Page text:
The Santa account bears a lot of stylistic similarities to whoever’s behind Q. He posts cryptic messages, and is constantly hinting that the world will change dramatically on certain dates (also like Q, none of this has actually come true). He’s also constantly dropping hints that he’s JFK Jr. himself in disguise—a claim that has, naturally, made him a star in the QAnon faction that buys into the JFK Jr. angle.
All of this is accompanied by an avalanche of .gifs from Santa-themed movies, including The Santa Clause and Kurt Russell’s The Christmas Chronicles.
QAnon has always had an element of wish-fulfillment to it, with believers begging Trump on Twitter to make their dreams come true by abrogating the Constitution and throwing Hillary Clinton and Barack Obama into Guantanamo Bay. But this mysterious Santa Twitter person makes that almost childlike aspect of the conspiracy theory even more explicit: fans of the account say things like “Dear Santa,Can we please get just 1 hi profile, DEEP STATE arrest this Christmas?”
Maybe more disturbingly, Santa keeps all his minions in line with a thing called “#PermanentNiceList,” which appears to just be the list of people he follows on Twitter. Fans that Santa follows rejoice that they’re on the list, which they appear to think means they’re being followed on Twitter by JFK Jr.
QAnon believers who back Santa in his various feuds—who call themselves “elves”—ask which other QAnon personalities they should block in order to stay on the list.
“Is there a list we can view the people we are advised not to follow?” one fan tweeted. “I definitely want to stay on the #PermanentNiceList.”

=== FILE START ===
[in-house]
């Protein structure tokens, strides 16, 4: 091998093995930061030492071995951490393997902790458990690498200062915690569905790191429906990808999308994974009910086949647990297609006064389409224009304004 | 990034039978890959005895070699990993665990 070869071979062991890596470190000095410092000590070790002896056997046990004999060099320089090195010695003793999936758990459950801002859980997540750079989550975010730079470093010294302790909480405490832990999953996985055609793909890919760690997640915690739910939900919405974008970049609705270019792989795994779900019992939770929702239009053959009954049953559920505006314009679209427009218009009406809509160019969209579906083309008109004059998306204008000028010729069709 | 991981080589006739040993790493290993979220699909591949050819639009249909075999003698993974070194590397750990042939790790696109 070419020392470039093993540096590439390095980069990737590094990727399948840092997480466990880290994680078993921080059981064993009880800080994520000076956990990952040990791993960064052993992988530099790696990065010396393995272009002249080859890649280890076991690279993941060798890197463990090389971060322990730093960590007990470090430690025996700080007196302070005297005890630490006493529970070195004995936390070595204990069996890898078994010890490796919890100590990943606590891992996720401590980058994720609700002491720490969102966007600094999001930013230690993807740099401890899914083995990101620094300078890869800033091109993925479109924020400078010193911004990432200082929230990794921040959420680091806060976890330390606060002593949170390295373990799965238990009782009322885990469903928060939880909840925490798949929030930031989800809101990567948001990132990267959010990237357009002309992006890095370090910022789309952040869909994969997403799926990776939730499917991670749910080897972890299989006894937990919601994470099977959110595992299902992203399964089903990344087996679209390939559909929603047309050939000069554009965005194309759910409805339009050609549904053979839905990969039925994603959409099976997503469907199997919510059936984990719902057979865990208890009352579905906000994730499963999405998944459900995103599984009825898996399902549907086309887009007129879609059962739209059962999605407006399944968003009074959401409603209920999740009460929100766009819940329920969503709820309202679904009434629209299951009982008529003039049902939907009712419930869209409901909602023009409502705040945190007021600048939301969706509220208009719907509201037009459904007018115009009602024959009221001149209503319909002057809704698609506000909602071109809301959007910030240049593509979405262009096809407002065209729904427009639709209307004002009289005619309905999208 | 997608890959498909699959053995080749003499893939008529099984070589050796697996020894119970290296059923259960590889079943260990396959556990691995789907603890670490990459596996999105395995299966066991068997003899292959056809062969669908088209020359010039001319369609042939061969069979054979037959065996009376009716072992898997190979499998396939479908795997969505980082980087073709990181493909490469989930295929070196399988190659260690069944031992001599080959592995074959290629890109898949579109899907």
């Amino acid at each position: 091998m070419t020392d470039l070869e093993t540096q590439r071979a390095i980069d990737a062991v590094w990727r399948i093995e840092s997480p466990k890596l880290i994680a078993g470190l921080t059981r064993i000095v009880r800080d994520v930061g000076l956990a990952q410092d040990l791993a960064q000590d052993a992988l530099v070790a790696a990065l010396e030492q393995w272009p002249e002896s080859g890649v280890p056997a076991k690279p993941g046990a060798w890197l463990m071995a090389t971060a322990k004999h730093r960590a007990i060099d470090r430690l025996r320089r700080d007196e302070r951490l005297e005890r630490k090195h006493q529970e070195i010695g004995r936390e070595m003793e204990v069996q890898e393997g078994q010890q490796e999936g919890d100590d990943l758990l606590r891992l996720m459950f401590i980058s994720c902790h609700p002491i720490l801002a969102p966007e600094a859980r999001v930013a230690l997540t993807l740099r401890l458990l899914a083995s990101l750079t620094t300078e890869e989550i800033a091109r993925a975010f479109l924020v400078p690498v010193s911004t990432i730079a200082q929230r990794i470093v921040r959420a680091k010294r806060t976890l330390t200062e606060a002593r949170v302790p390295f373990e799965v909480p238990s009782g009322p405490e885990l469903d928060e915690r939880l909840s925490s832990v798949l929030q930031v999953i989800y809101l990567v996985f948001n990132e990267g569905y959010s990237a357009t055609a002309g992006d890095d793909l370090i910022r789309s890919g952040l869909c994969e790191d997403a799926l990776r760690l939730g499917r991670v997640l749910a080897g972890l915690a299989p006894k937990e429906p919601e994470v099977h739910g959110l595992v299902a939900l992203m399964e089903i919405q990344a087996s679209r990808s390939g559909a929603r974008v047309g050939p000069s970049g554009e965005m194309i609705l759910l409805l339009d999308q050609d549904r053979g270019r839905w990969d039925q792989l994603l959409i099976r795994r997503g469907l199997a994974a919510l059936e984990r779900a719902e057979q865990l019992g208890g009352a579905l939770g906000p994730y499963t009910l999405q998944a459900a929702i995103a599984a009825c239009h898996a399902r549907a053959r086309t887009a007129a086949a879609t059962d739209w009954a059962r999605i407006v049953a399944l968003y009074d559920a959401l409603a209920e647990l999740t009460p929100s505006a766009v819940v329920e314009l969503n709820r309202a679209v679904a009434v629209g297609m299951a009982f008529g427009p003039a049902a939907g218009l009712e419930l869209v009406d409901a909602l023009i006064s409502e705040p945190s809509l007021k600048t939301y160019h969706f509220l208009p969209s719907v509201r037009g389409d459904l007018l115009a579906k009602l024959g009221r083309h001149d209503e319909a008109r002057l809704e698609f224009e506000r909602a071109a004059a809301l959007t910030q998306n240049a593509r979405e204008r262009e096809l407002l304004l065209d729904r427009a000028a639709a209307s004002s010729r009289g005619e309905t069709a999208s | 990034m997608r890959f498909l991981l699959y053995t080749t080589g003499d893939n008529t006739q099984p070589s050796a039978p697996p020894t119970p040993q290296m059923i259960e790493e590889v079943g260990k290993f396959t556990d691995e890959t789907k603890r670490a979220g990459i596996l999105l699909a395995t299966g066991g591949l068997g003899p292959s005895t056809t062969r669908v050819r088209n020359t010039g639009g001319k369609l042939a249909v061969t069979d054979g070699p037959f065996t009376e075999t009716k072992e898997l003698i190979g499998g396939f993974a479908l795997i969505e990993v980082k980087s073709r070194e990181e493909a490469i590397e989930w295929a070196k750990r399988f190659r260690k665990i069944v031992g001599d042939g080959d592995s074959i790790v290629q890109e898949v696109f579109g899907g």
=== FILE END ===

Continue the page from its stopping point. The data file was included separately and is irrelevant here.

Santa has mobilized his growing army of elves in an attempt to twist around who’s who in QAnon land, urging his fans to abandon prominent QAnon personalities like Michael Flynn in favor of his Santa-themed coterie.
This has provoked a big backlash from some of the more prominent QAnon pushers, who have long seen the JFK Jr. thing as an embarrassing distraction from their otherwise very serious efforts to decode Trump’s hand signs and investigate pizzerias. “Joe M,” a top QAnon guy whose videos explaining the conspiracy theory have been picked up by people as prominent as former pitcher Curt Schilling, has denounced Santa as the leader of a “street gang” and a “thug.”
Naturally, there is also merch to be sold. Whoever’s behind the Santa account sells all kinds of gear with “#PermanentNiceList” on it. For $48, you can get a “Permanent Nice List” sweatshirt. For $20, you can have a cellphone declaring yourself a “Permanent Elf.”
Incredibly, people are actually buying these clothes, then posting about their hauls on Twitter. One Twitter user even claimed to have bought a whole set for her family:
There are truly an infinite number of ways to grift from QAnon.
I wrote last year about Iraqi dinars, a long-running scam involving buying the near-worthless Iraqi currency and hoping that, somehow, it gets a magical revaluation that turns all the people smart enough to buy it into millionaires. The scheme had been going on for decades, but in its latest iteration, it was being picked up by Donald Trump supporters convinced that Trump was going to pump billions into the Iraqi currency—and make them fabulously wealthy in the process.
Dinar holders in the United States are still hoping that Trump will bail them out, but now there’s a new funny money scheme that has much better connections to the Trump administration. Bloomberg reported Thursday that holders of worthless, pre-revolutionary Chinese debt have been trying to convince the White House to force the current Chinese government to honor the ancient loans.
The holders of the old Chinese debt, like dinar holders, are unlikely to get any relief from Trump. But someone is still making money off the scheme—Bloomberg reports that the SEC has charged a Texas pastor with hawking the debt to the elderly.